Michael D Higgins lauds courage of civil rights protesters

Update - The president has said the reconciling vision and courage of Northern Ireland’s civil rights leaders should be embraced on the 50th anniversary of protest bloodshed.

For some, the Royal Ulster Constabulary’s use of violence at Duke Street in Derry marked the start of decades of conflict.

Peaceful protesters seeking rights like one man, one vote, and the fair allocation of public housing were assaulted with batons.

President Michael D Higgins gave an award to one of the founders of the movement, Ivan Cooper, and applauded after St Columcille’s Ladies Choir sang the protest songs of the time.

He said: “The 5th of October march galvanised the movement for civil rights in Ireland.”

He added: “I add my own thanks to Ivan, as President of Ireland, for the courage, the leadership and the dedication to the cause of justice – justice in all its forms – that he has demonstrated throughout his political career.”

Derry in 1968 was a Catholic and nationalist city, administered for decades by a Protestant and Unionist majority, the President noted.

Dozens of people, including the MP Gerry Fitt, were injured when the protest march backed by the Northern Ireland Civil Rights Association entered an area declared prohibited by then unionist minister of Home Affairs William Craig.

Nobel peace prize winner John Hume rescued the wounded and went on to become a statesman who helped end the IRA’s violent campaign decades later.

President Michael D Higgins (Liam McBurney/PA)
President Michael D Higgins (Liam McBurney/PA)

Mr Higgins said: “As we assemble today let us, above all, recall the vision of John Hume, so rooted in the experience of the Civil Rights movement.

“A vision of a shared Ireland, one that recognises the unionist and nationalist traditions, one that is capable of reconciling communities, one that, North and South, preserves human dignity and vindicates and expands fundamental human rights – in the economic, cultural and social spheres.

“If we remain true to that vision, we can not only sustain peace on our island, but can, together, confront the shared challenges of the future with confidence and courage.”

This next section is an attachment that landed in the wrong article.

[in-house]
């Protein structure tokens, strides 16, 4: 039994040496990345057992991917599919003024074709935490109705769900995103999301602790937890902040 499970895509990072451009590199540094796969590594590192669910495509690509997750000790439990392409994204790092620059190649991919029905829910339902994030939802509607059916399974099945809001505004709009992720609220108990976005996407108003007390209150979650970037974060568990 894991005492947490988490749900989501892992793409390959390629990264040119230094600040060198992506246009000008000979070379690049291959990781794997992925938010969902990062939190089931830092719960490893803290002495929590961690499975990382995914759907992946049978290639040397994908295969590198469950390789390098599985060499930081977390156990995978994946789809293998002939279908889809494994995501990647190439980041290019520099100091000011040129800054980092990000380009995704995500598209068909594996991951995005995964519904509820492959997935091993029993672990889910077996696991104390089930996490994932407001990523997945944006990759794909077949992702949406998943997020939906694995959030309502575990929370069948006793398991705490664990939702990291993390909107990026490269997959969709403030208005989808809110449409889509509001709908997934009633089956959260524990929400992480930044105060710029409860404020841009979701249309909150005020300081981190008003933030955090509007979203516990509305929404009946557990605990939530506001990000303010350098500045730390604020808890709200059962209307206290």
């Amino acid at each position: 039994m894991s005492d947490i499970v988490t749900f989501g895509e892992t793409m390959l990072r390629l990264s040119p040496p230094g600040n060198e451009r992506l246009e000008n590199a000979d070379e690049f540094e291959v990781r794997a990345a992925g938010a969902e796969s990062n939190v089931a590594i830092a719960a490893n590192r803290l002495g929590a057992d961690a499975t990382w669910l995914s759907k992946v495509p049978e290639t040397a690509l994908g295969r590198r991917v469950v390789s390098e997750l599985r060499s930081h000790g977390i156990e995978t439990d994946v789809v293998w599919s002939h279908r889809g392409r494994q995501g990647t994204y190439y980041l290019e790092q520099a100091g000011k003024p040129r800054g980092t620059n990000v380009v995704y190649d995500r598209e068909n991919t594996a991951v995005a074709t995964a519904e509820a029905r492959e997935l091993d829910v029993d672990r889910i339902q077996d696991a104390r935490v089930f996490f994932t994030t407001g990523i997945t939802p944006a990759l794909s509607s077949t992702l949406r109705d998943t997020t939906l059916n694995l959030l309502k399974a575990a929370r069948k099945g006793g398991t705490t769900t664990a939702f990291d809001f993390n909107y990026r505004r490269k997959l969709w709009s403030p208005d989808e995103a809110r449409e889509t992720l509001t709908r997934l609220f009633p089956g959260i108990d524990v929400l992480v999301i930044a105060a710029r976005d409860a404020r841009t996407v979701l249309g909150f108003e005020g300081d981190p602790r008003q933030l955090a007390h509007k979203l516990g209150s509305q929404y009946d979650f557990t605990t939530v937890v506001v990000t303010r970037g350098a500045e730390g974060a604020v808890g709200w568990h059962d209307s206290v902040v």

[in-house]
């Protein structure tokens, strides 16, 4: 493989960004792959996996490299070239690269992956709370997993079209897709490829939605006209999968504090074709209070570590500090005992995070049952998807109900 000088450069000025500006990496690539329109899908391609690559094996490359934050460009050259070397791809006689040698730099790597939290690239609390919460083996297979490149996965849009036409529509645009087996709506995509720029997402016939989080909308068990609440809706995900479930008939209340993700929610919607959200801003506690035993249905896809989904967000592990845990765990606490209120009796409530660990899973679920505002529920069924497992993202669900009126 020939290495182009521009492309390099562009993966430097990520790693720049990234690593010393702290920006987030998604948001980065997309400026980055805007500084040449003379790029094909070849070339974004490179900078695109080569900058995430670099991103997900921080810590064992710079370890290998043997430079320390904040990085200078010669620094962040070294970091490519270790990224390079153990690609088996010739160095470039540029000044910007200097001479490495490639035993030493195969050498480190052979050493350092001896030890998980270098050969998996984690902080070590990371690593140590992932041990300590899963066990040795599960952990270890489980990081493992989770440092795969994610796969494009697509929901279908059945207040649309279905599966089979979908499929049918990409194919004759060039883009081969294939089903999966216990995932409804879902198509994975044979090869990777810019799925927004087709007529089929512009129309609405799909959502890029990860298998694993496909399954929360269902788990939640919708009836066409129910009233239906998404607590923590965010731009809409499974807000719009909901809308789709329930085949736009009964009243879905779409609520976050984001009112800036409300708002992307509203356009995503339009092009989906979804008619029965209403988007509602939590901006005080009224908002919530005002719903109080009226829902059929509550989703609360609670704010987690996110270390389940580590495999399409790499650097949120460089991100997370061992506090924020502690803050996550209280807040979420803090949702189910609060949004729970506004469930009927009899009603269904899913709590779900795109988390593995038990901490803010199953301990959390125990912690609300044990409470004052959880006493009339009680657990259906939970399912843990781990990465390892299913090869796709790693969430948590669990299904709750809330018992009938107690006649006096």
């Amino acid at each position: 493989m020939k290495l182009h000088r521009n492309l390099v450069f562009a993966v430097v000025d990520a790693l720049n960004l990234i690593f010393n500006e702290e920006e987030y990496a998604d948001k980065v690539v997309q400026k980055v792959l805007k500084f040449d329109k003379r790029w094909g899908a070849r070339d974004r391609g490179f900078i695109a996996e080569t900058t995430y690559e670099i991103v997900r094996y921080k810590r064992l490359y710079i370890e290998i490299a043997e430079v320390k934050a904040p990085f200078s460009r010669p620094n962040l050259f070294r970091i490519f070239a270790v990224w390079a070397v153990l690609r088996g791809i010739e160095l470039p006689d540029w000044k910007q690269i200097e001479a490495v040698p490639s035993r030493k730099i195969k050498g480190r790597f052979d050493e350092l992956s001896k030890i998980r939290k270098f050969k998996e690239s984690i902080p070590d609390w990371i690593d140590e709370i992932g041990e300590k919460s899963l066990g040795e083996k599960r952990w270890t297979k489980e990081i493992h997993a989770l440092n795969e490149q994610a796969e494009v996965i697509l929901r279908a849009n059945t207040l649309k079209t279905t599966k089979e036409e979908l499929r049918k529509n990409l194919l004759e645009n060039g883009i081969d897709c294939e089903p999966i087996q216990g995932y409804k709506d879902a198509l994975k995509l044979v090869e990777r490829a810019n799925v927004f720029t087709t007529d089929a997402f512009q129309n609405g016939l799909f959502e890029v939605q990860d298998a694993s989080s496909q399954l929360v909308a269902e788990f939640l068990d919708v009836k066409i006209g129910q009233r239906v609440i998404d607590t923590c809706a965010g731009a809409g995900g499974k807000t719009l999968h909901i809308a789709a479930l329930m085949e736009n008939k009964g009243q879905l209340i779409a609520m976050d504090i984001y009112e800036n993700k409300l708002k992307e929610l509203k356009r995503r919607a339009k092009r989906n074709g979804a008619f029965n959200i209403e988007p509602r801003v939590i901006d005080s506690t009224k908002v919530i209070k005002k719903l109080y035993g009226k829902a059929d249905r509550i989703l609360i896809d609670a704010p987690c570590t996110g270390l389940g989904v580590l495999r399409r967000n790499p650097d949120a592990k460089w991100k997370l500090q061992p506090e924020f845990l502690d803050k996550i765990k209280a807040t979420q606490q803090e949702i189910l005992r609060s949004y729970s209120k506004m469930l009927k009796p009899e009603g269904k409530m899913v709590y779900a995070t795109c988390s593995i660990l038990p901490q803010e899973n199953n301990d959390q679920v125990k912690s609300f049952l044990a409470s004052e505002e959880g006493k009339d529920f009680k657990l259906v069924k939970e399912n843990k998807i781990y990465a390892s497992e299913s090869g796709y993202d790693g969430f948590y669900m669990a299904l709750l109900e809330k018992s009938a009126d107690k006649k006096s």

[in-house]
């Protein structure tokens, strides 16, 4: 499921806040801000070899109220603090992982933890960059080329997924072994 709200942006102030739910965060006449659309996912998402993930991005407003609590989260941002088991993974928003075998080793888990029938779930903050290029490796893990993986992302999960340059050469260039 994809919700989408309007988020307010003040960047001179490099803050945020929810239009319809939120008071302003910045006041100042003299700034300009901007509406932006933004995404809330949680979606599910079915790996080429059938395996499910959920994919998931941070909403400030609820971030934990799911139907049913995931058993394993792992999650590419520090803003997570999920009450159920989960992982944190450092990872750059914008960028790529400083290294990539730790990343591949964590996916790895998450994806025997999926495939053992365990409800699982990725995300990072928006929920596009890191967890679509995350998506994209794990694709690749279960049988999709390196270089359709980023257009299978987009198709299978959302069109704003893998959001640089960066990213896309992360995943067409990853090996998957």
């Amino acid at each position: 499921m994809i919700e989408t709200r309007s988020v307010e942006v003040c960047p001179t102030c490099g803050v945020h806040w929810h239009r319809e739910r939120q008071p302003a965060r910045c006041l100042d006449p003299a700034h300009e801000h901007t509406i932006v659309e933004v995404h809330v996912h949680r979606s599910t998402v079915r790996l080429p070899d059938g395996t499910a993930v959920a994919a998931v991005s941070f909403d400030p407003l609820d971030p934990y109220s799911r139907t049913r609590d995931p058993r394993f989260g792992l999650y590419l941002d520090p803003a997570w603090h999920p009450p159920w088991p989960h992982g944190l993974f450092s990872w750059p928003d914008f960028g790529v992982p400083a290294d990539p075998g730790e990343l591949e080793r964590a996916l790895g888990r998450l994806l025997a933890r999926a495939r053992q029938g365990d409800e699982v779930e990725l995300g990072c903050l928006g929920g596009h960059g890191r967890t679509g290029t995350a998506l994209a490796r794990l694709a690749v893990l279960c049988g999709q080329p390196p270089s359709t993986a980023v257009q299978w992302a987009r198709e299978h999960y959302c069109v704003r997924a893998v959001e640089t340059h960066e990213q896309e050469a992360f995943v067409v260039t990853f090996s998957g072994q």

He said the Civil Rights movement was the crucible from which Mr Hume emerged as a national and international politician.

“He dedicated his political life to realising its programme, and later, its wider emancipatory potential.”

John Hume in front of the Stormont Building (Paul Faith/PA)
John Hume in front of the Stormont Building (Paul Faith/PA)

The Northern Ireland Civil Rights Association’s leadership came from a diverse and broad cross-section of backgrounds, including Catholics, Protestants, unionists and republicans, socialists and trade unionists.

The president said they were united in their determination to combat the deep inequalities which scarred Northern Ireland – inequalities in housing, voting, and policing.

The association demanded the principle of “one person, one vote”, an end to gerrymandering, elimination of discrimination in the allocation of government jobs and housing, the repeal of the Special Powers Act, and the disbandment of the Ulster Special Constabulary.

Meanwhile, a parade organised by Sinn Fein recreated the original march carrying banners and singing songs. They carried placards protesting against Brexit and calling for LGBT rights.

Earlier - Michael D Higgins lauds reconciling vision of peacemaker John Hume

The president has said the reconciling vision of peacemaker John Hume should be embraced on the 50th anniversary of civil rights protest bloodshed.

For some, the Royal Ulster Constabulary’s use of violence at Duke Street in Derry marked the start of decades of conflict.

Peaceful protesters seeking rights like one man, one vote, and the fair allocation of public housing were assaulted with batons.

Dozens of people, including the MP Gerry Fitt, were injured when the march backed by the Northern Ireland Civil Rights Association entered an area declared prohibited by then unionist minister of Home Affairs William Craig.

Nobel peace prize winner Mr Hume rescued the wounded and went on to become a statesman who helped end the IRA’s violent campaign decades later.